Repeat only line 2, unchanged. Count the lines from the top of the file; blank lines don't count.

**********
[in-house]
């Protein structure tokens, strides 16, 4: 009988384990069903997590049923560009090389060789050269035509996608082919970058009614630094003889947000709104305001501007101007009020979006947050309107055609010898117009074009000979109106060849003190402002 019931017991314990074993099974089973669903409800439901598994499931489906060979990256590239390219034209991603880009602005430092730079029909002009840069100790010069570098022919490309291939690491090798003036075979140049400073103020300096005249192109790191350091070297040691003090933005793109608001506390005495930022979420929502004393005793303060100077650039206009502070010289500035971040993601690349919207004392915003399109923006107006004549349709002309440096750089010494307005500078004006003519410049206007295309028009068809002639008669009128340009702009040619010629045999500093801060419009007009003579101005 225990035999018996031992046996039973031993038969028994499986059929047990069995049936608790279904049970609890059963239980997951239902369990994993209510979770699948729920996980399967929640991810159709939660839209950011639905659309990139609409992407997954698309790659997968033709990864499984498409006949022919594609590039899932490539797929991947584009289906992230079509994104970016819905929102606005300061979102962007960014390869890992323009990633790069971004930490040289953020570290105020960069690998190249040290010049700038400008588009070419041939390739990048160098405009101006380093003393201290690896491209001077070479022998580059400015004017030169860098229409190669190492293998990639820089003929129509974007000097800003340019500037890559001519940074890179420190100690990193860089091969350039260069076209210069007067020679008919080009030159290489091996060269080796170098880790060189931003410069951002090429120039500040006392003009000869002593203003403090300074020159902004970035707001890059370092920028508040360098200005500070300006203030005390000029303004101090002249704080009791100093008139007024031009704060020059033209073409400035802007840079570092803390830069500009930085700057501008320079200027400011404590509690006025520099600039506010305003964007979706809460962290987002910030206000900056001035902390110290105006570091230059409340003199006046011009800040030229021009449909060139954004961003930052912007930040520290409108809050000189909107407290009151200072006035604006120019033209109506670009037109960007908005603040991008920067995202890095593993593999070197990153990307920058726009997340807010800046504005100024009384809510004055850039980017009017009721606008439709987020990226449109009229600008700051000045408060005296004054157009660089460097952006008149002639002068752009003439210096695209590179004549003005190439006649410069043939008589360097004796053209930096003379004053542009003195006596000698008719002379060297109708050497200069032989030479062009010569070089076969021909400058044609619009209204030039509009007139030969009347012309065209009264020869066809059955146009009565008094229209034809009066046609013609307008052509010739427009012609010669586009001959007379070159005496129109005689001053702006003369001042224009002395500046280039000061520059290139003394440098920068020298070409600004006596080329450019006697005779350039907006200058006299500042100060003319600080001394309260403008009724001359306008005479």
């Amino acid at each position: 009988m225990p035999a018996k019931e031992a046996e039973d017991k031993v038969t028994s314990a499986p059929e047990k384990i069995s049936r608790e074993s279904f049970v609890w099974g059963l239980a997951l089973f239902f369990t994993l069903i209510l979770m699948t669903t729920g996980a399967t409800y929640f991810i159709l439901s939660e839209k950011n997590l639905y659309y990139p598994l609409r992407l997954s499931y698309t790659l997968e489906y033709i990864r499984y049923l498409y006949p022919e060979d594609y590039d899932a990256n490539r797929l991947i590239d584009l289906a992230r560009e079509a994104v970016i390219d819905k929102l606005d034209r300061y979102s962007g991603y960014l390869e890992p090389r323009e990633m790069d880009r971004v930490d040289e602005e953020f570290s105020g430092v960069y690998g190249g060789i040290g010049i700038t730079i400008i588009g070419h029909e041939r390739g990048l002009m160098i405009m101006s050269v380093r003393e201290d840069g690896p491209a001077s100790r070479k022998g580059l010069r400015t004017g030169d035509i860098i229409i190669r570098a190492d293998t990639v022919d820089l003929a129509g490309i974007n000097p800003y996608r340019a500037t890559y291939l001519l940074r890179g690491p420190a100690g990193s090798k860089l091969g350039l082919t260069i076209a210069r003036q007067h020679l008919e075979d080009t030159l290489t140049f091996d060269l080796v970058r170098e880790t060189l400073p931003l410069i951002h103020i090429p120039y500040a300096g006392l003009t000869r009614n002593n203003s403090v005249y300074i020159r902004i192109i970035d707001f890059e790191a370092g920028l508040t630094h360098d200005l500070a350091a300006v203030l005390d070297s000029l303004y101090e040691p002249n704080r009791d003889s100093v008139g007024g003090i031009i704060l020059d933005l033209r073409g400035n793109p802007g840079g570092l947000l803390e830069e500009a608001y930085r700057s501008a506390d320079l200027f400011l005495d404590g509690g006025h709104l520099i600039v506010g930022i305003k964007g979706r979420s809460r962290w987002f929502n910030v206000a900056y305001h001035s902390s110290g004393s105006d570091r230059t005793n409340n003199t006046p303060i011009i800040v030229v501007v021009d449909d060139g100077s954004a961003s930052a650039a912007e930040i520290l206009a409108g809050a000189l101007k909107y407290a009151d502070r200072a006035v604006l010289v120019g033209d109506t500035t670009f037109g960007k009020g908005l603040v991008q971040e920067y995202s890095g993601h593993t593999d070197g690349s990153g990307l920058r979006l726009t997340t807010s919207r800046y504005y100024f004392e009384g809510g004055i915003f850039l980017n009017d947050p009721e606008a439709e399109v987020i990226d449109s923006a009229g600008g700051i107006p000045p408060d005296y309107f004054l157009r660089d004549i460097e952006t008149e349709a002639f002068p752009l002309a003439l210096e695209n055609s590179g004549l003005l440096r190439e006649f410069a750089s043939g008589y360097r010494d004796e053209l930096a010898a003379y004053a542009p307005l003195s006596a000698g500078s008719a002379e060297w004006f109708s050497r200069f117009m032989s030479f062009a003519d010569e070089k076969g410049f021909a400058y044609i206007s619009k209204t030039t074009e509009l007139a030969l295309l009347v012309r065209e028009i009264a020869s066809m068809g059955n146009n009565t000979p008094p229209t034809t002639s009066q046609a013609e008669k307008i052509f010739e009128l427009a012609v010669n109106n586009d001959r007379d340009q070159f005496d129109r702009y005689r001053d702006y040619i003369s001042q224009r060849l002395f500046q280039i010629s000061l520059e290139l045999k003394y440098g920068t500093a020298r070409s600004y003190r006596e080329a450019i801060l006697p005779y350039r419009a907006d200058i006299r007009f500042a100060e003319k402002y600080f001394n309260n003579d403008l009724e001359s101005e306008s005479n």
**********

């Protein structure tokens, strides 16, 4: 009988384990069903997590049923560009090389060789050269035509996608082919970058009614630094003889947000709104305001501007101007009020979006947050309107055609010898117009074009000979109106060849003190402002 019931017991314990074993099974089973669903409800439901598994499931489906060979990256590239390219034209991603880009602005430092730079029909002009840069100790010069570098022919490309291939690491090798003036075979140049400073103020300096005249192109790191350091070297040691003090933005793109608001506390005495930022979420929502004393005793303060100077650039206009502070010289500035971040993601690349919207004392915003399109923006107006004549349709002309440096750089010494307005500078004006003519410049206007295309028009068809002639008669009128340009702009040619010629045999500093801060419009007009003579101005 225990035999018996031992046996039973031993038969028994499986059929047990069995049936608790279904049970609890059963239980997951239902369990994993209510979770699948729920996980399967929640991810159709939660839209950011639905659309990139609409992407997954698309790659997968033709990864499984498409006949022919594609590039899932490539797929991947584009289906992230079509994104970016819905929102606005300061979102962007960014390869890992323009990633790069971004930490040289953020570290105020960069690998190249040290010049700038400008588009070419041939390739990048160098405009101006380093003393201290690896491209001077070479022998580059400015004017030169860098229409190669190492293998990639820089003929129509974007000097800003340019500037890559001519940074890179420190100690990193860089091969350039260069076209210069007067020679008919080009030159290489091996060269080796170098880790060189931003410069951002090429120039500040006392003009000869002593203003403090300074020159902004970035707001890059370092920028508040360098200005500070300006203030005390000029303004101090002249704080009791100093008139007024031009704060020059033209073409400035802007840079570092803390830069500009930085700057501008320079200027400011404590509690006025520099600039506010305003964007979706809460962290987002910030206000900056001035902390110290105006570091230059409340003199006046011009800040030229021009449909060139954004961003930052912007930040520290409108809050000189909107407290009151200072006035604006120019033209109506670009037109960007908005603040991008920067995202890095593993593999070197990153990307920058726009997340807010800046504005100024009384809510004055850039980017009017009721606008439709987020990226449109009229600008700051000045408060005296004054157009660089460097952006008149002639002068752009003439210096695209590179004549003005190439006649410069043939008589360097004796053209930096003379004053542009003195006596000698008719002379060297109708050497200069032989030479062009010569070089076969021909400058044609619009209204030039509009007139030969009347012309065209009264020869066809059955146009009565008094229209034809009066046609013609307008052509010739427009012609010669586009001959007379070159005496129109005689001053702006003369001042224009002395500046280039000061520059290139003394440098920068020298070409600004006596080329450019006697005779350039907006200058006299500042100060003319600080001394309260403008009724001359306008005479």